The 2019 Missile Defense Review: A Good Start

The Trump administration has today released its long-awaited Missile Defense Review (MDR). Initiated pursuant to both congressional and presidential direction, the report represents an attempt to adapt U.S. missile defense policy, posture, and programs to the strategic environment of great power competition. The United States and its allies face a more complex and challenging aerial threat environment than ever before. Emphasizing the utility of active and to some extent passive defenses against a wide spectrum of air and missile threats, the MDR points the way toward the ever-elusive vision of Integrated Air and Missile Defense (IAMD), while also acknowledging the relationship between military, nonproliferation, and diplomatic measures to stem and dissuade missile proliferation. As Acting Secretary of Defense Patrick Shanahan noted in its release, “to our competitors, we see what you are doing, and we are taking action.”

Q1: What’s new and different?

A1: Make no mistake: the 2019 MDR represents in many respects a striking degree of continuity in the missile defense enterprise, for both the program of record and the institutions that support it. Like the National Defense Strategy before it, the significance of the document lies in its prognosis of the strategic environment. The document also clearly shows a heavy influence of and continuity with the doctrinal developments by the Joint Staff in recent years, including from 2013 and 2017.

For the first time, the document puts Russia and China in the same sentence as missile defenses, making explicit what has hitherto been implicit. Consistent with the National Security Strategy and with the 2010 Ballistic Missile Defense Review (BMDR), the United States will continue to rely upon nuclear deterrence for strategic nuclear attack from major powers, but it will more aggressively pursue a variety of kinetic and non-kinetic means to counter regional ballistic missiles, cruise missiles, and hypersonic glide vehicles (HGVs)—from whatever source. While acknowledging that a path to peace with North Korea may theoretically be possible, the review endorses a defense and defeat dominant posture toward rogue states. The single most significant action in the MDR is the endorsement of a Space Sensor Layer (SSL).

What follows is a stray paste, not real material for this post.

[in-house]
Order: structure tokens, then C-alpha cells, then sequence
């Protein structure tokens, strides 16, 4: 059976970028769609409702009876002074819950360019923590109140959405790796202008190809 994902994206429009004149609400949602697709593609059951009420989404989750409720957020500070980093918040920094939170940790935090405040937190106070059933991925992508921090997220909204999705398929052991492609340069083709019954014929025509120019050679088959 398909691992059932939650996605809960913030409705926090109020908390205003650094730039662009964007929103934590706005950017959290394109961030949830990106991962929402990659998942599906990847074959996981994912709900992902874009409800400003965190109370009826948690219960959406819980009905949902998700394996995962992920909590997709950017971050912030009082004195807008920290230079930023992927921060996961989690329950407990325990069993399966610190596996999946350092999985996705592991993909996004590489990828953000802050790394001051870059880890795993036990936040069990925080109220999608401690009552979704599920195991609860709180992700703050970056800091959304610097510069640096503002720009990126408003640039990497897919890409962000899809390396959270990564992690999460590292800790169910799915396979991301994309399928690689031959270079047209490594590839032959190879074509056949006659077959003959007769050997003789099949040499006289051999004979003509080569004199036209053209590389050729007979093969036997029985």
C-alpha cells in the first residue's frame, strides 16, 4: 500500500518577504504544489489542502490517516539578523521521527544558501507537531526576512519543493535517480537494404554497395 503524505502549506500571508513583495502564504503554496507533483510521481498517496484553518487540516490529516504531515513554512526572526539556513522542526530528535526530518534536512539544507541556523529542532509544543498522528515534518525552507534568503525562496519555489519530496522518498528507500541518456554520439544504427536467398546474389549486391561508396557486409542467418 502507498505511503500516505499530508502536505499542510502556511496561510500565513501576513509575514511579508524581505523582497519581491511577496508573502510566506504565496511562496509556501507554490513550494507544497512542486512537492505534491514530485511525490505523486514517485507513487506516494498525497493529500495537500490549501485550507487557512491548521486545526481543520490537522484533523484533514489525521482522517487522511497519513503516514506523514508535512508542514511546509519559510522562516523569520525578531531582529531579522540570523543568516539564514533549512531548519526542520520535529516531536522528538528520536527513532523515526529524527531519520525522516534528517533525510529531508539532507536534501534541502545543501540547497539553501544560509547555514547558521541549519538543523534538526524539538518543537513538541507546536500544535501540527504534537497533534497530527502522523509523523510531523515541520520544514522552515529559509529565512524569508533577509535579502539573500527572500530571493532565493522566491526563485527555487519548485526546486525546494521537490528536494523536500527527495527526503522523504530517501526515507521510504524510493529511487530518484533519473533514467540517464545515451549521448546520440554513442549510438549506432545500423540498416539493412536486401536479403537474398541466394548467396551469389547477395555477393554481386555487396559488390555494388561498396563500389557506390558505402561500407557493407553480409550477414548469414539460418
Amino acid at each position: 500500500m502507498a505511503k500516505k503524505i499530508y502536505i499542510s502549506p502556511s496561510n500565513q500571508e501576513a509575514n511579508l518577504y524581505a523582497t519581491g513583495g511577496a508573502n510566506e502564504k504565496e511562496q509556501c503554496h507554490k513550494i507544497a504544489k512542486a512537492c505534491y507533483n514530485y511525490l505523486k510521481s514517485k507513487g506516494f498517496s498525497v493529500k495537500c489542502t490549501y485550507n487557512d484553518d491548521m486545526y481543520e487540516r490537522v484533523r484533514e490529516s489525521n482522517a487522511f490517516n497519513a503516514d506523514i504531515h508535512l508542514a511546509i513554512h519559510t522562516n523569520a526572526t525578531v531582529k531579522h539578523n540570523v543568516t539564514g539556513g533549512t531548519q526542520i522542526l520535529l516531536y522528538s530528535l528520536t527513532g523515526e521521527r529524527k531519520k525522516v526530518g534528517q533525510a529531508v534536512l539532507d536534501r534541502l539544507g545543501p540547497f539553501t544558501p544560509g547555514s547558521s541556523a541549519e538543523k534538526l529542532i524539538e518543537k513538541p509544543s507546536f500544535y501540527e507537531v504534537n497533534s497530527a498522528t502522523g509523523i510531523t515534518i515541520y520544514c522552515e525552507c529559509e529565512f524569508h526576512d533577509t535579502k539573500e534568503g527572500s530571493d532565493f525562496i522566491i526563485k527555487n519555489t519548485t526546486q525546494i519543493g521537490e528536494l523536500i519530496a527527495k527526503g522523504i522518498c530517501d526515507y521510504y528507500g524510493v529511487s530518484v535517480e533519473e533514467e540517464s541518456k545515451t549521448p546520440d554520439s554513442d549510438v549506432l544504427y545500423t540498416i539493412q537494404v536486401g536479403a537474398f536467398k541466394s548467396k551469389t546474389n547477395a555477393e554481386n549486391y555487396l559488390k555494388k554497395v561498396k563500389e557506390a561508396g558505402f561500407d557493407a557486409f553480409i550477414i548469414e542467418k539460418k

President Trump’s remarks at the report’s release included the explicit ambition to defeat any missile fired at the United States, from any place, at any time. The actual programmatic muscle movements endorsed by the review, however, are comparatively modest. In contrast with the 2010 BMDR, this review neither cancels nor announces the beginning of any new major programs of record. So, while the 2019 MDR considerably expands the vision for missile defense, it does not break china.

Q2: How is the MDR’s diagnosis different?